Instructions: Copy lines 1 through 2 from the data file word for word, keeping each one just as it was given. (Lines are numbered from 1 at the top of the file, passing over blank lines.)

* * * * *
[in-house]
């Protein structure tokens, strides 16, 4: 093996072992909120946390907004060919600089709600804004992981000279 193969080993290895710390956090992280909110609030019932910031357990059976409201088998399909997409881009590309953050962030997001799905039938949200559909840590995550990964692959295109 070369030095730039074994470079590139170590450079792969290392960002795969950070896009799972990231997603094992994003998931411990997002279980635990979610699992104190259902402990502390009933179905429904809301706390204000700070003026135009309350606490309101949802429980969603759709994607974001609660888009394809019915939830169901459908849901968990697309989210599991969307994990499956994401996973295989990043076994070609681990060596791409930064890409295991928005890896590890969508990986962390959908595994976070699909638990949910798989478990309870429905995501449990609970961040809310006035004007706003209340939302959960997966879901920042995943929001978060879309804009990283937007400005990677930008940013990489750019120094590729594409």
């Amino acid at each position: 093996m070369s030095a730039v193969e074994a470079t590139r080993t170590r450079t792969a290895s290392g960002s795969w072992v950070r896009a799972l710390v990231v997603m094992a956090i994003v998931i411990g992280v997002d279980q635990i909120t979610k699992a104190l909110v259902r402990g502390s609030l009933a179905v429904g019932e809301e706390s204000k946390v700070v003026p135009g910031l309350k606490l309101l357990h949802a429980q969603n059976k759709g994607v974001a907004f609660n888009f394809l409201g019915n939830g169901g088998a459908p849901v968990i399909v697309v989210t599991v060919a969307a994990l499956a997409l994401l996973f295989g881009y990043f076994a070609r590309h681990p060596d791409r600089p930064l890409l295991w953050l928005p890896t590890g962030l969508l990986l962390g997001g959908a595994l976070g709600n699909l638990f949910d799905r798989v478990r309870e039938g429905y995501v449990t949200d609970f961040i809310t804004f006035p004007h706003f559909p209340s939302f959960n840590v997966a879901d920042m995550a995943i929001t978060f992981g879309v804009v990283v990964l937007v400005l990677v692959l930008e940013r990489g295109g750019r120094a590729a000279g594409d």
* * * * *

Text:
[in-house]
């Protein structure tokens, strides 16, 4: 093996072992909120946390907004060919600089709600804004992981000279 193969080993290895710390956090992280909110609030019932910031357990059976409201088998399909997409881009590309953050962030997001799905039938949200559909840590995550990964692959295109 070369030095730039074994470079590139170590450079792969290392960002795969950070896009799972990231997603094992994003998931411990997002279980635990979610699992104190259902402990502390009933179905429904809301706390204000700070003026135009309350606490309101949802429980969603759709994607974001609660888009394809019915939830169901459908849901968990697309989210599991969307994990499956994401996973295989990043076994070609681990060596791409930064890409295991928005890896590890969508990986962390959908595994976070699909638990949910798989478990309870429905995501449990609970961040809310006035004007706003209340939302959960997966879901920042995943929001978060879309804009990283937007400005990677930008940013990489750019120094590729594409």